Strength Training May Extend Life

Most of our blogs on exercise focus on topics like walking, biking and yoga. They are exercises that help your core, balance, muscles, lungs and heart. They offer massive health benefits while being easy on the body.

We rarely talk about the importance of lifting weights. However, building muscle mass and gaining strength through weightlifting can improve your balance and walking speed by 48 percent. And, when it comes to mortality, it’s more beneficial than aerobic exercise.

People who do vigorous aerobic exercise once a week are 15 percent less likely to die than people who don’t exercise. People who lift weights once a week are 40 percent less likely to die than non-exercisers. They also have a lower risk of heart disease and cancer.

We start to lose muscle in our 30s, and it grows worse as we age. Building muscle helps us stay independent and maintain our mobility and quality of life, preventing life-threatening injuries and helping us live longer.

Strength training builds bone density. It fights against bone loss and improves bone strength, lowering the risk of a fracture. It can also improve your metabolic health and basal metabolic rate to help you burn more calories throughout the day.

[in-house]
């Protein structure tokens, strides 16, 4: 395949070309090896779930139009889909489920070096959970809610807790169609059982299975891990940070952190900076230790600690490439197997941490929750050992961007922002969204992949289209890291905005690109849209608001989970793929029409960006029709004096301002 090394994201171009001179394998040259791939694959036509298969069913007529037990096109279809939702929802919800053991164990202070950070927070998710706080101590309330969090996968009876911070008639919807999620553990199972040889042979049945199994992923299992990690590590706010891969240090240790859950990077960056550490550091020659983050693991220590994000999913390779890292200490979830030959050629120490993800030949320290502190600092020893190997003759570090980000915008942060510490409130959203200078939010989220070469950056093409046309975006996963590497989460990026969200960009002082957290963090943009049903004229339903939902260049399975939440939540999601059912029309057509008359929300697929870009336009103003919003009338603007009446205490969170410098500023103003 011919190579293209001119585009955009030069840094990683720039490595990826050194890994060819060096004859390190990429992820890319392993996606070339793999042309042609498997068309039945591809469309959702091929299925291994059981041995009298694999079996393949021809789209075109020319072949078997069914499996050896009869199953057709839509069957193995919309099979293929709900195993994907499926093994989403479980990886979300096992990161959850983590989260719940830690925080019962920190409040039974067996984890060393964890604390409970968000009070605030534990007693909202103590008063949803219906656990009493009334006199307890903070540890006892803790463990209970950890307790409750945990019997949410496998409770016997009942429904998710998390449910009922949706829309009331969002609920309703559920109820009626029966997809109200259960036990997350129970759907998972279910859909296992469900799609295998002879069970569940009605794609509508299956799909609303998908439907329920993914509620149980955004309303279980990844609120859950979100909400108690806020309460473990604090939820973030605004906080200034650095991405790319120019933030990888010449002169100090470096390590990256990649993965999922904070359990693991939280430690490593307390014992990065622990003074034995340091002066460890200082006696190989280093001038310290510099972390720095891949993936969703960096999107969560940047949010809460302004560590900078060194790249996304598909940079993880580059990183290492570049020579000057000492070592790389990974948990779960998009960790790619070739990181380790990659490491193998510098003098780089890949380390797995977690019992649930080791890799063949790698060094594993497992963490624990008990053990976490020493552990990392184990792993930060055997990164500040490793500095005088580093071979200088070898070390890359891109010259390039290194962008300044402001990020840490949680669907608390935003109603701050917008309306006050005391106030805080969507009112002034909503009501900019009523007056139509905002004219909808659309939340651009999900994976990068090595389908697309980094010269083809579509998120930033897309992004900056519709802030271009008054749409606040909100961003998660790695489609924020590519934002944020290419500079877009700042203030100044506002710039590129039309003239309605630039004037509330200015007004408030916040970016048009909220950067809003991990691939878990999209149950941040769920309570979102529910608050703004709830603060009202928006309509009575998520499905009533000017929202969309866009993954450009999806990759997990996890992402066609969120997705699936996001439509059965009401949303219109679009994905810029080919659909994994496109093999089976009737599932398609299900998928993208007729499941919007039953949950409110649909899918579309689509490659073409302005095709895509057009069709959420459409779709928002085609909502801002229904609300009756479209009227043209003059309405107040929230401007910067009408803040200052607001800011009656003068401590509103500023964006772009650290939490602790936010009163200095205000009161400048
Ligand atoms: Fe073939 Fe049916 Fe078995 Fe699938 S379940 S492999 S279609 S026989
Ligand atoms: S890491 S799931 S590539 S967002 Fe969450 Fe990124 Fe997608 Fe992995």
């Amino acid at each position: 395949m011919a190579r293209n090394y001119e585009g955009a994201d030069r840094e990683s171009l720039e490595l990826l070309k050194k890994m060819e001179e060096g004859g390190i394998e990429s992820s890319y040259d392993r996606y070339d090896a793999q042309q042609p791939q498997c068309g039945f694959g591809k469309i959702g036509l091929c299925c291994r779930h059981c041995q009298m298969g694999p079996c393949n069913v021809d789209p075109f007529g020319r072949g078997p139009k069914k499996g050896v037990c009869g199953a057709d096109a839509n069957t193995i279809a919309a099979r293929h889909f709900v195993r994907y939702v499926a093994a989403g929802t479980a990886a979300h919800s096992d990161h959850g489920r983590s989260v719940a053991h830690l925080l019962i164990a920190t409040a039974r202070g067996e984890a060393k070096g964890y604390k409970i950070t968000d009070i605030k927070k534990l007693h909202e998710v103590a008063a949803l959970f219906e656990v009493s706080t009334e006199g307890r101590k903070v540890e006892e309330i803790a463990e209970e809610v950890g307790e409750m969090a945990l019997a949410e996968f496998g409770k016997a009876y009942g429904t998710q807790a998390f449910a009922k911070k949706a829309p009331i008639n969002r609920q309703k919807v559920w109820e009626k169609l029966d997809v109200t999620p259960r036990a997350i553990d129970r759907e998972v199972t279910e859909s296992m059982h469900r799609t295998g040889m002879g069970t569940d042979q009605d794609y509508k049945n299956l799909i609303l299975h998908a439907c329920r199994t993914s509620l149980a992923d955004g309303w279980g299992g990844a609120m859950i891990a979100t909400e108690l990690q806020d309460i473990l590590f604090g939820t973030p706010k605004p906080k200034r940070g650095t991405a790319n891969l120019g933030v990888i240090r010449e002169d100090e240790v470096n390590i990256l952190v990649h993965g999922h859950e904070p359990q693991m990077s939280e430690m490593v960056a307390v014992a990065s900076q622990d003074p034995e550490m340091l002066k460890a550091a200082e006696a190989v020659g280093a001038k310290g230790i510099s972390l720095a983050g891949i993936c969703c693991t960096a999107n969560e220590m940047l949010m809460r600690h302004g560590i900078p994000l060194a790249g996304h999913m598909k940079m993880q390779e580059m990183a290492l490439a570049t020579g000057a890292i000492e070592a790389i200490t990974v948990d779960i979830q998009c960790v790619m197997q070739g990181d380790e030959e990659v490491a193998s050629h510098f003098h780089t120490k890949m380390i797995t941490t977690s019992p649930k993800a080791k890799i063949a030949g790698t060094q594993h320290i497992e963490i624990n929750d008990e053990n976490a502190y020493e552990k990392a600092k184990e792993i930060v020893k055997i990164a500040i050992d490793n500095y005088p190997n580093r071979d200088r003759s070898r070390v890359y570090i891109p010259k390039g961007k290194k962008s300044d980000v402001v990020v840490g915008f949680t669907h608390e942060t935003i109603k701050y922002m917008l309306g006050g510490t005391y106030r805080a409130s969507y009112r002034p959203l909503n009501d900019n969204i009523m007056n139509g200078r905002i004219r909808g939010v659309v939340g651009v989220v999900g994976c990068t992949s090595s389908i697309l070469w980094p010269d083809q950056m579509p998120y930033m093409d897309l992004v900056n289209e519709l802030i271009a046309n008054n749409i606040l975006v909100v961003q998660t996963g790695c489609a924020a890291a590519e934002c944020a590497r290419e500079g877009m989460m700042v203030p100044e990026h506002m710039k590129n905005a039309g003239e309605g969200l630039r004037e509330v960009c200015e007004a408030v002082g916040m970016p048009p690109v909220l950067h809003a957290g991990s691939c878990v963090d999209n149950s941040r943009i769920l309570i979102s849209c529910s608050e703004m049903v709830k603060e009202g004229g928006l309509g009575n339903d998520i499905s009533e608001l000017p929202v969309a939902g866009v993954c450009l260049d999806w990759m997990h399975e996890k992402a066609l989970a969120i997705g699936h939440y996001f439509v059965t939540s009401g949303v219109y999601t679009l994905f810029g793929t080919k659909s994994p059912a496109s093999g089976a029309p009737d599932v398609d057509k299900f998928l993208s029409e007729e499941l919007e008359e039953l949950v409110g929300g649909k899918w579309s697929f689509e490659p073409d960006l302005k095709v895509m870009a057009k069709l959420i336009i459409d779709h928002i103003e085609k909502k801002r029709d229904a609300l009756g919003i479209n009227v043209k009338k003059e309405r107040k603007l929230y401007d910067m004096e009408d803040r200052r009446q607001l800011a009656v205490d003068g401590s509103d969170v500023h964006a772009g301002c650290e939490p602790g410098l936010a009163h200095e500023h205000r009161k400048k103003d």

Another aspect of metabolic health that strength training aids is insulin sensitivity. It can lower blood pressure and aid cholesterol levels and help blood sugar concerns.

All aspects of health are interconnected. While we frequently talk about the importance of simply adding more movement into your day, paying attention to all types of exercise is essential. Only exercising in one way does a disservice to your body. Obviously, any exercise is better than being sedentary. But, it’s by having a mix of different forms of activity that you can keep your body performing its best.

Even within strength training, different lifts help specific parts of your body. That can aid various aspects of your health. You might want to help your back or aid your joints. Those goals can be achieved through different weightlifting activities.  

Remember, if you haven’t done a type of exercise before, speak to your doctor before trying it. It’s essential to discuss your health and your needs before making changes to your routine. Someone who knows your history can tell you the best way to get started. They can give you exercises that would benefit your needs and ensure you don’t injure yourself while working toward your healthy goals!  

Banner image: Kampus Production via Pexels

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